The energy management policy and the findings of the energy audit need to be communicated to the students and faculty in a way that is both easy to understand and meaningful to them.
The information collected from the energy survey should be documented into a report that is made available to staff, students and all concerned with implementing energy saving measures around the school’s campus.
Pictorial representations of data should be used to easily identify trends in the data being showcased. Pie charts and graphs will make it easy for students to understand the pattern of energy use and deviation from past performance. Making charts helps to portray energy spending over a certain period and identifies seasonal trends for fuel consumption.
Students can be involved in the energy audit by asking them to incorporate the findings in group projects of their own. The information from the energy audit can be presented around the school in class rooms, the school newsletter and staff notice boards. Findings of the report should be presented to school management.
Make the information available to the public outside the school by encouraging local newspapers to run articles. Students can help develop pages for the schools website, highlighting areas of major energy expenditure and giving suggestions on to how to cut back on energy spend. Projects can also cover topics such as steps to reduce green house gas emissions and the carbon footprint of the school. This will help promote the school’s brand as one that is concerned about saving energy.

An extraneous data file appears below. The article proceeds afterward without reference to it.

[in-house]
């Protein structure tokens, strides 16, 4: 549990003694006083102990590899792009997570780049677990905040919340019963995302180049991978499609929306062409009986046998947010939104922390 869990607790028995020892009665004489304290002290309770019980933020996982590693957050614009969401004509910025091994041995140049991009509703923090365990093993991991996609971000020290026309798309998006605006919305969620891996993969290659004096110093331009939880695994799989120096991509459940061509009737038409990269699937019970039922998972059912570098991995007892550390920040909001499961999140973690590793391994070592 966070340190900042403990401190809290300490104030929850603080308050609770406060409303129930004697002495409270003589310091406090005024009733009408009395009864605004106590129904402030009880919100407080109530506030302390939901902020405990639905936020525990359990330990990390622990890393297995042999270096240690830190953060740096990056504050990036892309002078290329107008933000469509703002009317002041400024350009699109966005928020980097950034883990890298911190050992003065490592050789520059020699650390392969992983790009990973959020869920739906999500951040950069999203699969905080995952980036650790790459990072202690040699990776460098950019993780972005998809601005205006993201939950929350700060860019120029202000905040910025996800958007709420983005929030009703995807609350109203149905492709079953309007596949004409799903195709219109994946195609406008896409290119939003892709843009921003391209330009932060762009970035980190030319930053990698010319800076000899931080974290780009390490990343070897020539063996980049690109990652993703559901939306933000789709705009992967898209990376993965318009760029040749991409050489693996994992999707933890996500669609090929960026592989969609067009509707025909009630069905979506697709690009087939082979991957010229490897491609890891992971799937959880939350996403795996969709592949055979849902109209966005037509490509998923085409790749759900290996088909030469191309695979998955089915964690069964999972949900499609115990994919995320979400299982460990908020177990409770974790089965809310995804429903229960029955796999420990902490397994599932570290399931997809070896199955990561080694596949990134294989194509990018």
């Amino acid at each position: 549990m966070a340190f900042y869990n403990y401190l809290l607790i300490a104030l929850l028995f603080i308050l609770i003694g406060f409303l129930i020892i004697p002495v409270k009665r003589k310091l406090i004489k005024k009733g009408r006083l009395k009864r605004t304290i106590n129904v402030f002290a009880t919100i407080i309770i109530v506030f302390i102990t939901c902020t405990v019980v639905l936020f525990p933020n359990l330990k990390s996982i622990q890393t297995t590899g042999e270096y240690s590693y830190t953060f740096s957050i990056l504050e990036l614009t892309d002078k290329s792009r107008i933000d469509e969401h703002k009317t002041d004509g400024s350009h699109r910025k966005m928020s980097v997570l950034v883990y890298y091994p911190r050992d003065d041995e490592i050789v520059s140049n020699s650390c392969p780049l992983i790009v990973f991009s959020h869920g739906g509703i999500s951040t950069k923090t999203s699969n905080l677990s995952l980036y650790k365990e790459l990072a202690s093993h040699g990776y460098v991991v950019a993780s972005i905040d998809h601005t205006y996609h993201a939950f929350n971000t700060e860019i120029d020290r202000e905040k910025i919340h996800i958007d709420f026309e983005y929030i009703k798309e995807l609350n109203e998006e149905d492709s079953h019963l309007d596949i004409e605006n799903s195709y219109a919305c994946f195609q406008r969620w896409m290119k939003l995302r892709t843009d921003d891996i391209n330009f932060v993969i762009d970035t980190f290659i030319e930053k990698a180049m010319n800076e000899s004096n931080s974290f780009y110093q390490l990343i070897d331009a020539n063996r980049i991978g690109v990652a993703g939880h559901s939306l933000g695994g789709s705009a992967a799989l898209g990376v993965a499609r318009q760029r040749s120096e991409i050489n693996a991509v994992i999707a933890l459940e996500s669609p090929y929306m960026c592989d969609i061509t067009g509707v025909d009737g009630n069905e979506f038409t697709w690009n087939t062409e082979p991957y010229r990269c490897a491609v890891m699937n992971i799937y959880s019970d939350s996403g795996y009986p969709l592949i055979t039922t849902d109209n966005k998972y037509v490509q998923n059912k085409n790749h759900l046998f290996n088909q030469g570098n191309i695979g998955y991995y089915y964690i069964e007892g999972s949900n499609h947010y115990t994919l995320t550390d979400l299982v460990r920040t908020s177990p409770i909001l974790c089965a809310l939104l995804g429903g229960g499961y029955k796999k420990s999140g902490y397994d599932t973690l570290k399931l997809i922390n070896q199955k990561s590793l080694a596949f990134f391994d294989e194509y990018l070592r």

Having the student population actively involved in the energy conservation program is crucial for achieving energy savings in the school. A high level of awareness amongst the students will allow students to take proactive measures to ensure that the school cuts down energy consumption. This could be anything from students being actively vigilant, remembering to turn off unwanted lights and heaters when they leave class rooms; to coming up with innovative suggestions that allow the school to cut down on its energy consumption and save on utility bills. Incentive systems such as competitions can be devised to coax students into actively participating in these programs and to come up with innovative solutions.